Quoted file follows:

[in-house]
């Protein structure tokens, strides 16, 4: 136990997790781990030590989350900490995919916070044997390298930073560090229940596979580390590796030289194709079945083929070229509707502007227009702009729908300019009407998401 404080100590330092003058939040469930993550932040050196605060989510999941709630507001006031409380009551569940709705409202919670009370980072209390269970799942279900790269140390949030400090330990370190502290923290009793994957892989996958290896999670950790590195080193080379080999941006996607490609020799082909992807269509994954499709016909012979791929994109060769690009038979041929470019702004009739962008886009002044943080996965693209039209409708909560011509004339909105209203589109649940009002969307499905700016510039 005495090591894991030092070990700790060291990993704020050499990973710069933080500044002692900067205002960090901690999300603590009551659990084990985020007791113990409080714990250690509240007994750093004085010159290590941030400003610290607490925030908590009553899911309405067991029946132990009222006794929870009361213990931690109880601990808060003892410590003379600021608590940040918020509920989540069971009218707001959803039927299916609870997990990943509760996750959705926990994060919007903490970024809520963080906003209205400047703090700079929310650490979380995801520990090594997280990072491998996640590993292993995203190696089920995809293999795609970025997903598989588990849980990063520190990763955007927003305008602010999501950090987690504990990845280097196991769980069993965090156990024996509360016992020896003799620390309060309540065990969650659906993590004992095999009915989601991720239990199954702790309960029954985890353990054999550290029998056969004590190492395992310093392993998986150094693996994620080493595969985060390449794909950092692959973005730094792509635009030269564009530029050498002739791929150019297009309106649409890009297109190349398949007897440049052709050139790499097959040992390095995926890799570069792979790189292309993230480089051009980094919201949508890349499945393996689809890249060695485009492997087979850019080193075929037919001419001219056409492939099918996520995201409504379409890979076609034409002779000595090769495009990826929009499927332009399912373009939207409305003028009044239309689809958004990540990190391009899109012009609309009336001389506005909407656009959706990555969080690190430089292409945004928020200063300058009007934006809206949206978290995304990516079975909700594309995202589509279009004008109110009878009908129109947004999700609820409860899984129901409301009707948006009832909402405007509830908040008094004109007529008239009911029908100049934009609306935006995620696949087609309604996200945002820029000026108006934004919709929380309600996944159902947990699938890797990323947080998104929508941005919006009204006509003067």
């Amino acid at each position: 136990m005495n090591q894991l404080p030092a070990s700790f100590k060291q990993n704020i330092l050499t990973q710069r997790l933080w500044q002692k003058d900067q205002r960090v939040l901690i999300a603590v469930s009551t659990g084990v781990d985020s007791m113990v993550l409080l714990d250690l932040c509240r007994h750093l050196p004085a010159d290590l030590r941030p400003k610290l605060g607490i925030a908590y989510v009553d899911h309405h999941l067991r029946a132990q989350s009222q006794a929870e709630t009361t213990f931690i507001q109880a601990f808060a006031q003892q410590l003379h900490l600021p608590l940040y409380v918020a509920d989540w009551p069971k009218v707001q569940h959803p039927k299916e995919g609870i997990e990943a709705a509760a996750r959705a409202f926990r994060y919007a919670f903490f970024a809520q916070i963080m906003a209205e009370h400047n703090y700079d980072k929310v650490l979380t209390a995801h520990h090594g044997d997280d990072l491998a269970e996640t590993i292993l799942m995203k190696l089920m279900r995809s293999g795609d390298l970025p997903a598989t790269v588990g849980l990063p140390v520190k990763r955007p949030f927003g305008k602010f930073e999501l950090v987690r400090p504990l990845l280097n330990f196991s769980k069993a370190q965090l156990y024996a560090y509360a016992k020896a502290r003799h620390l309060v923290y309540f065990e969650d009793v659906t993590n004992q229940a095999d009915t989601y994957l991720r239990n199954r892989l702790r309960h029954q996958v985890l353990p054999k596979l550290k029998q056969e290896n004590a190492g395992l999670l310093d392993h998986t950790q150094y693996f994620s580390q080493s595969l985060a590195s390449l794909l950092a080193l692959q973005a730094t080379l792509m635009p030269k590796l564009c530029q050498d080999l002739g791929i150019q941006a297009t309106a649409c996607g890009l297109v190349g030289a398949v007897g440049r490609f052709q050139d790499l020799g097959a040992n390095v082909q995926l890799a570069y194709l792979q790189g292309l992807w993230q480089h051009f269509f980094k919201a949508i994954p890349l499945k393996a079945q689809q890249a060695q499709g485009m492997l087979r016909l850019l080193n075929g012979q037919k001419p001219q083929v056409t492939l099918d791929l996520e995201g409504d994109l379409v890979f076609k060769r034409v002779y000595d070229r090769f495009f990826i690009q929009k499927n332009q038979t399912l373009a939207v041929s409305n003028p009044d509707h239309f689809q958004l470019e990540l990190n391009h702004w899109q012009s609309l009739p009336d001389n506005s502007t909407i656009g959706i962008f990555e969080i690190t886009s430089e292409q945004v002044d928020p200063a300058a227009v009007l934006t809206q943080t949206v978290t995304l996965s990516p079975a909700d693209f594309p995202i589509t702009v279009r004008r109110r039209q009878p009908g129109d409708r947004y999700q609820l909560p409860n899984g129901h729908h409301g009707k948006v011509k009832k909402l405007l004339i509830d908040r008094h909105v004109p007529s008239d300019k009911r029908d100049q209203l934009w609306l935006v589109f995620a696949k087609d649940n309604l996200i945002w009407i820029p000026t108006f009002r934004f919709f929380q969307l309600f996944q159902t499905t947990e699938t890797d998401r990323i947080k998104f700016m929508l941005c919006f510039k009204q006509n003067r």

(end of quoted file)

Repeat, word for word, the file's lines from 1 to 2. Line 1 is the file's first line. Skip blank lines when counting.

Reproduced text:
[in-house]
């Protein structure tokens, strides 16, 4: 136990997790781990030590989350900490995919916070044997390298930073560090229940596979580390590796030289194709079945083929070229509707502007227009702009729908300019009407998401 404080100590330092003058939040469930993550932040050196605060989510999941709630507001006031409380009551569940709705409202919670009370980072209390269970799942279900790269140390949030400090330990370190502290923290009793994957892989996958290896999670950790590195080193080379080999941006996607490609020799082909992807269509994954499709016909012979791929994109060769690009038979041929470019702004009739962008886009002044943080996965693209039209409708909560011509004339909105209203589109649940009002969307499905700016510039 005495090591894991030092070990700790060291990993704020050499990973710069933080500044002692900067205002960090901690999300603590009551659990084990985020007791113990409080714990250690509240007994750093004085010159290590941030400003610290607490925030908590009553899911309405067991029946132990009222006794929870009361213990931690109880601990808060003892410590003379600021608590940040918020509920989540069971009218707001959803039927299916609870997990990943509760996750959705926990994060919007903490970024809520963080906003209205400047703090700079929310650490979380995801520990090594997280990072491998996640590993292993995203190696089920995809293999795609970025997903598989588990849980990063520190990763955007927003305008602010999501950090987690504990990845280097196991769980069993965090156990024996509360016992020896003799620390309060309540065990969650659906993590004992095999009915989601991720239990199954702790309960029954985890353990054999550290029998056969004590190492395992310093392993998986150094693996994620080493595969985060390449794909950092692959973005730094792509635009030269564009530029050498002739791929150019297009309106649409890009297109190349398949007897440049052709050139790499097959040992390095995926890799570069792979790189292309993230480089051009980094919201949508890349499945393996689809890249060695485009492997087979850019080193075929037919001419001219056409492939099918996520995201409504379409890979076609034409002779000595090769495009990826929009499927332009399912373009939207409305003028009044239309689809958004990540990190391009899109012009609309009336001389506005909407656009959706990555969080690190430089292409945004928020200063300058009007934006809206949206978290995304990516079975909700594309995202589509279009004008109110009878009908129109947004999700609820409860899984129901409301009707948006009832909402405007509830908040008094004109007529008239009911029908100049934009609306935006995620696949087609309604996200945002820029000026108006934004919709929380309600996944159902947990699938890797990323947080998104929508941005919006009204006509003067």